Of course, this does not only apply to psychologists. Numerous courses from the series “How to start your own business” are useless precisely because it is difficult for people to rebuild themselves. When they find out that they need to make cold calls or write to Linkedin to strangers and – oh, my God – sell, they faint (what to say, even if the link to the telegram channel makes vulnerable natures writhe from unbearable torment) . But, alas, either you are learning to sell, or you do not have a business.

So in the world of pink ponies, everything happens magically. Leads themselves appear from somewhere, customers have no objections, they carry their money and never ask for it back. In real business, there is a struggle for every potential lead. And companies of no echelon may not notice this, but the leaders always see it clearly.

I was on the phone for the first couple of years of Completo’s creation. Made 120 cold calls per day during 2007-2009. Then there was a severe financial crisis, but I didn’t understand the economy, but I knew that sooner or later at least 1, or even 2-3 clients appear from each daily call. Ten times a day they frankly send you, twenty or thirty times they merge you, you will never get through to a third, but you will make your 0.5-1.5% conversion to the sale.

Andrey Gavrikov, co-founder of Completo

And so, instead of working with their fears, rebuilding themselves, and then going to sell, people think that they need to “learn a little marketing”, move the pixels on the site and go to another course where they will definitely give a technique how not to sell, but make people buy.

That’s not mine!

Finally, there is another common reason why what you love often never becomes something serious. This is an extremely harmful myth that if you like something, then it should be given easily and effortlessly. Moreover, very often the first attempts just confirm this myth, which makes it even stronger.

For example, while a psychologist consults in a study group where everyone is immersed in a single context and treat each other with care, therapy is easy and enjoyable. But then the psychologist begins to deal with real clients, who may not be fluffy bunnies at all: they devalue the work, criticize the psychologist, do not show any progress, or drive a snowstorm, which drives the poor fellow into despondency.

As a result, the specialist decides – “this is not mine”, and refuses his vocation after the first failures.

It would be funny if it wasn’t so sad.

ocean of death

My attempts to write a novel stretched out for 10 years, and although as a result they ended successfully, I remember very well this terrible feeling when a dream sits like an abscess under the skin, and you can neither realize it nor let it go. I sighed, looking at the books of other authors who did not give up, but wrote their own books, and realized that I, it seems, is not as talented, not as persistent, not as obsessed with my dream as they are.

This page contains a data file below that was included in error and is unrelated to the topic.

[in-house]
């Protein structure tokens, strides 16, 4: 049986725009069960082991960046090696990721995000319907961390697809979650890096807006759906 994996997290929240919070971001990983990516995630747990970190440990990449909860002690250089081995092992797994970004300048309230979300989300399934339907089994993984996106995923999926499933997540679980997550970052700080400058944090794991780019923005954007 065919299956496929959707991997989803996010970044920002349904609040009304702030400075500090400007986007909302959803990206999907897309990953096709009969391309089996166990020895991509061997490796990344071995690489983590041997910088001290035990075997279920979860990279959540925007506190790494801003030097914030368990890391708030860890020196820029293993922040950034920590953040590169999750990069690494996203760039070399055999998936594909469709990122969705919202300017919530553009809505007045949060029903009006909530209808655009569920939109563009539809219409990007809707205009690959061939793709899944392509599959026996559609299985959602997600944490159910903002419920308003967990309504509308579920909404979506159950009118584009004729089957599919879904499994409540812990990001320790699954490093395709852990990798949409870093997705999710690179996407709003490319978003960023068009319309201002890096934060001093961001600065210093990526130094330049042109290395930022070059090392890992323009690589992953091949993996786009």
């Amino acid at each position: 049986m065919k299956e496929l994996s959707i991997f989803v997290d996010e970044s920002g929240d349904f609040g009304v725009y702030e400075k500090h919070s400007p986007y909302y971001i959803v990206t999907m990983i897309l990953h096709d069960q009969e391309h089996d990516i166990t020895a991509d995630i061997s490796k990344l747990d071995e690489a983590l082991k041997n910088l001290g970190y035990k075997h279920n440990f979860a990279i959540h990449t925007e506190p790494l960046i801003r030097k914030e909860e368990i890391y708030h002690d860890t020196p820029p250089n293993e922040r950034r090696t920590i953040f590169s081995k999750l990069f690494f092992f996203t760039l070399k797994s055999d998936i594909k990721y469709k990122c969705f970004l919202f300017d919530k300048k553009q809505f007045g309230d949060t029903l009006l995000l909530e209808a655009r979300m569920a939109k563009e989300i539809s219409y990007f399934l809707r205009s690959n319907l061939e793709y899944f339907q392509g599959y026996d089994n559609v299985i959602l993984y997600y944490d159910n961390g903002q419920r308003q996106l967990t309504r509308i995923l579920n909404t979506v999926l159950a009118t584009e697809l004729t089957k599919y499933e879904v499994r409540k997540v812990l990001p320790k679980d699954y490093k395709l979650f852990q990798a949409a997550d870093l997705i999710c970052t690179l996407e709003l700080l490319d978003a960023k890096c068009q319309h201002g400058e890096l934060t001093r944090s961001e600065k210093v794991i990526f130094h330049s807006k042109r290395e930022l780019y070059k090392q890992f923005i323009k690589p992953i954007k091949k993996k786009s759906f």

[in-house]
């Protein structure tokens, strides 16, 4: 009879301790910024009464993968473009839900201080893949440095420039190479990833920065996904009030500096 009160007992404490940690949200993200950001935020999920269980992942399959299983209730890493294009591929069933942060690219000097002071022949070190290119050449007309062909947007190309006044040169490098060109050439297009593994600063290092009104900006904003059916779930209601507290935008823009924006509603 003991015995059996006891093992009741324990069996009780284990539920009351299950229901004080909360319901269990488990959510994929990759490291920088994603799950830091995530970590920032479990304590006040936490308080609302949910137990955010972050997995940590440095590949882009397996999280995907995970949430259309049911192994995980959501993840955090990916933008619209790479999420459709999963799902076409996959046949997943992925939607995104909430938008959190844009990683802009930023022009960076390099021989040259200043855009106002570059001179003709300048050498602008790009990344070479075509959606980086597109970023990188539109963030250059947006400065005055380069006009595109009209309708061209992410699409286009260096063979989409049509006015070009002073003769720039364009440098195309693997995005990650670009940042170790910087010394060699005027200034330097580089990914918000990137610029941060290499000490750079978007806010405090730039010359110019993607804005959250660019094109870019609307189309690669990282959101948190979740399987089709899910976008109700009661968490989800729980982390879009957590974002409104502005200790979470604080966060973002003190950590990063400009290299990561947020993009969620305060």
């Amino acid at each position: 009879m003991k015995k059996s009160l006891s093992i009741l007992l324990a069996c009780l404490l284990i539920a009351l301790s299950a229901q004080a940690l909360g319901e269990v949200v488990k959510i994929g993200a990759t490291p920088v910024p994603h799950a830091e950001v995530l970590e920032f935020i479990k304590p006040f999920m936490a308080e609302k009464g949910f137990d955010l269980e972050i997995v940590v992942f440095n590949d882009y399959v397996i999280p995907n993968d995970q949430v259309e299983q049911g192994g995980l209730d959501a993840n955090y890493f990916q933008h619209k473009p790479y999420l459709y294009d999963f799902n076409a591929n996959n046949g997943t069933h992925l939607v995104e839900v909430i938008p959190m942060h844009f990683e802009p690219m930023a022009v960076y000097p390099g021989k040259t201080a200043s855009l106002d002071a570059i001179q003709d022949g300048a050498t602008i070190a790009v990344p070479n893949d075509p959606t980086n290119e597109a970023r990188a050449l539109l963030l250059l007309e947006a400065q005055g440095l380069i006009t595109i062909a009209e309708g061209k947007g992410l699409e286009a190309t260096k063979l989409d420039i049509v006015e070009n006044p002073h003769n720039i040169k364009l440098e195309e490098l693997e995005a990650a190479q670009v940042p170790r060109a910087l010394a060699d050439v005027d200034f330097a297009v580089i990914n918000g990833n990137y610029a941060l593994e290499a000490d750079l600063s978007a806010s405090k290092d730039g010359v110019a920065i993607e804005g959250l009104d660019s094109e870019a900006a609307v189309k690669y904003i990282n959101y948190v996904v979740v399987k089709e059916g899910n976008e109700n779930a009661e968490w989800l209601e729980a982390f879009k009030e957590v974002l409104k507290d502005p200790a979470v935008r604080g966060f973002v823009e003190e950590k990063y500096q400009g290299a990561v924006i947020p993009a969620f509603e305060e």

The Japanese poet Yosano Akiko has a “Cowardice” tanka. This poem is known to many, since the Strugatskys freely quote it in “A Billion Years Before the End of the World”:

They told me that this road would lead me to the ocean of death

And I turned back half way.

Since then, crooked, deaf roundabout paths have been stretching before me …

This corrosive feeling that I betrayed my dream and turned off my path is very familiar to me. I think it is familiar to anyone who feels that they are not living their own life, have not dared to take important actions for themselves and have not brought the matter to the end.

As I said, behind the inability to start things and see them through, there is fear. It seems that overcoming fear is not such a difficult task. It’s like plucking up the courage to jump into a cold pool. What’s so difficult?

But learning to act in spite of the fear of failure, judgment, and disappointment is not a leap into the pool.

It’s the death of your old self

The death of a person who cannot write to a stranger or present an imperfect product to the public, or take responsibility for the results of other people’s work. Fortunately, the death of the old personality is always followed by the birth of a new one, but not everyone manages to go through this transformation. Actually, that is why so many undertakings end in nothing. If the article seemed interesting, subscribe to my telegram channelwhere I write about various non-obvious psychological problems and life hacks that help to cope with them.